It’s 2 a.m. in Gatlinburg. I’m out on the deck of our cabin, hoodie engaged, enjoying the ha-ha-not-free wireless we paid $12 for. The world’s tiniest creek is babbling several feet below me. The wind is blowing and my feet, despite being besocked, are cold. My grandmother is just inside, her hearing aids resting on the night stand, a frightening C-PAP machine strapped to her face, the television blaring its early-morning mediocrity to the world. My parents are in the sweet suite below, the one with the giant jacuzzi (Grandmaw and I only got a semi-sweet jacuzzi, bummer).
We’re done yelling, maybe. Hopefully done crying.
It’s not been a pleasant night.
I swear to God, watching my parents get old is breaking my heart into ragged little pieces that pierce like knives when I breathe. A weeklong stay here inspired in my mother the need to bring with her the entire house, including Christmas decorations and baking supplies. Which is fine. I’m all for staying in one night and making a shit-ton of treats. But we also brought the entire pantry — frozen cocktail weenies, cans of soup, six single-serving cups of peanut butter, oatmeal, roughly 24 bags of microwave popcorn, etc. — including the Christmas tree-shaped salt and pepper shakers, a container of toothpicks, the entire medicine cabinet, a Mag-Lite flashlight, fifteen tiny containers of Nutrisystem lasagna, and MORE GOD SO MUCH MORE. And then we even stopped by the on-site grocery to get even more shit. I … I don’t know.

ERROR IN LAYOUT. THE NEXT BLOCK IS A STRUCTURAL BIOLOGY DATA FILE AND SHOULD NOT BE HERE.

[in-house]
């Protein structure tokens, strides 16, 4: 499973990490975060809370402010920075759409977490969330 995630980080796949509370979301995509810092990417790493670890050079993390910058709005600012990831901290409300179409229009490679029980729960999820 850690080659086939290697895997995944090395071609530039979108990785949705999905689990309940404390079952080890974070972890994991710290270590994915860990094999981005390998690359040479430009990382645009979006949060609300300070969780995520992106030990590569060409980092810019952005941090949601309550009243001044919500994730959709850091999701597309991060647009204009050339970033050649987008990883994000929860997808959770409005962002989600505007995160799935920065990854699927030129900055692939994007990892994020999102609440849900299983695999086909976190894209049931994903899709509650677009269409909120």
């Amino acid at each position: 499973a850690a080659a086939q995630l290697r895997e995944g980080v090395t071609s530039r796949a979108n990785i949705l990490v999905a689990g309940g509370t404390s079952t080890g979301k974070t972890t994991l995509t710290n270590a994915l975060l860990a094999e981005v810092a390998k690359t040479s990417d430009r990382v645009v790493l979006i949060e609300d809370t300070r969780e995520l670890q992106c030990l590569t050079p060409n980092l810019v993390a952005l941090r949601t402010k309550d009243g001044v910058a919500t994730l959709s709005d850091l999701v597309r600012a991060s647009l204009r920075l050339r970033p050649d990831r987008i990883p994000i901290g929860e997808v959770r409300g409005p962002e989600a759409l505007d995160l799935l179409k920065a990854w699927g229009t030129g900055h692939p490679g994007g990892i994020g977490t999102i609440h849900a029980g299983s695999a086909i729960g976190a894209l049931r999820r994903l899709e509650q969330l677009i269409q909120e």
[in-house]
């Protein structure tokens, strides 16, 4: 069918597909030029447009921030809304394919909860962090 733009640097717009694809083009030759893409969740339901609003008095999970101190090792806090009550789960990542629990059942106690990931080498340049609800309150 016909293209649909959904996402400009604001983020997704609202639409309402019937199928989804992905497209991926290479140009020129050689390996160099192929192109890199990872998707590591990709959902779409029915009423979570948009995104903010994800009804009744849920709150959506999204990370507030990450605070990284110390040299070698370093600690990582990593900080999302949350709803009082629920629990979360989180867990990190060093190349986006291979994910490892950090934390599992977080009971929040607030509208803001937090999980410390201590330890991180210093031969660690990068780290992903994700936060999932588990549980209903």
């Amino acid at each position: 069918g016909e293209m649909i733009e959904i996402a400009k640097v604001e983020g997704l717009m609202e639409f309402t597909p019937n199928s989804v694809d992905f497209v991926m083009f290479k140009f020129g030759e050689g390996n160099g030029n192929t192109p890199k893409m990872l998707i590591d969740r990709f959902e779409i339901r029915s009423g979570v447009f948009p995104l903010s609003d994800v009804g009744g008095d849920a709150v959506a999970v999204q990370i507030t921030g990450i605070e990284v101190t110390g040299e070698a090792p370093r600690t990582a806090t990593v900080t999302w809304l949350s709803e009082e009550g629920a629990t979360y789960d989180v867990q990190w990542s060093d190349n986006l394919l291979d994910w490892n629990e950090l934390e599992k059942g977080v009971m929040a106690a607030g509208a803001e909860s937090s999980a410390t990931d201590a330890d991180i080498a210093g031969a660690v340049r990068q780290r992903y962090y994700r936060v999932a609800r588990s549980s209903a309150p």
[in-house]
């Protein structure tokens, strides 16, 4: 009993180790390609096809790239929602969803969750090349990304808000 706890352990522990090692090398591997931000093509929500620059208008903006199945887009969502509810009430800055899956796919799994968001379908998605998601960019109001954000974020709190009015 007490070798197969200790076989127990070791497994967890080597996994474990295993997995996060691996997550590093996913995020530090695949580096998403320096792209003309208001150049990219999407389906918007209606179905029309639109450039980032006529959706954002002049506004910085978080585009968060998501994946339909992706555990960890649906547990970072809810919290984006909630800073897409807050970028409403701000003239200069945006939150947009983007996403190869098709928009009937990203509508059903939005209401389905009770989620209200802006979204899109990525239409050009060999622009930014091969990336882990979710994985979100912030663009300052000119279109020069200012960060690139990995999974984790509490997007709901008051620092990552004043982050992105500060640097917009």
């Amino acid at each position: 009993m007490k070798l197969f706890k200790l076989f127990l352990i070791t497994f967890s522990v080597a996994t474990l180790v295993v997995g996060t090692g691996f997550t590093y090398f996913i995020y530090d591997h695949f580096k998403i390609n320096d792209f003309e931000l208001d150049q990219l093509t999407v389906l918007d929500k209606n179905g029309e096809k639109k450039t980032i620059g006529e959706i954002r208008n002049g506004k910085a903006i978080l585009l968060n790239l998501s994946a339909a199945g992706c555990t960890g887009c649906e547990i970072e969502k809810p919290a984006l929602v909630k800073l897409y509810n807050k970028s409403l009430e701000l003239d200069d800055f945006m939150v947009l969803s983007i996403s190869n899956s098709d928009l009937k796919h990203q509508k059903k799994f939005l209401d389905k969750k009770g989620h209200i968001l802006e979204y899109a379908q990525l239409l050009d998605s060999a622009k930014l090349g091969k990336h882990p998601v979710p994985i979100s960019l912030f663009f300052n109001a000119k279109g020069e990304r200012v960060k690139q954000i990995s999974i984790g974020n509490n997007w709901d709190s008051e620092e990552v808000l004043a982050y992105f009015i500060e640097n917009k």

We’ve got no cell service in our cabin, and it took me a tension-filled half-hour to figure out how to connect to the wifi (seriously, you buy a fucking timeshare, shouldn’t they throw in free wifi?), so the instant we got there, we kicked things off on the wrong foot by not being able to call and check in with the legions of people just waiting on pins and needles to hear about our safe arrival. (In my family, you call when you leave, you call when you stop to pee, you call when you get there. PERIOD.)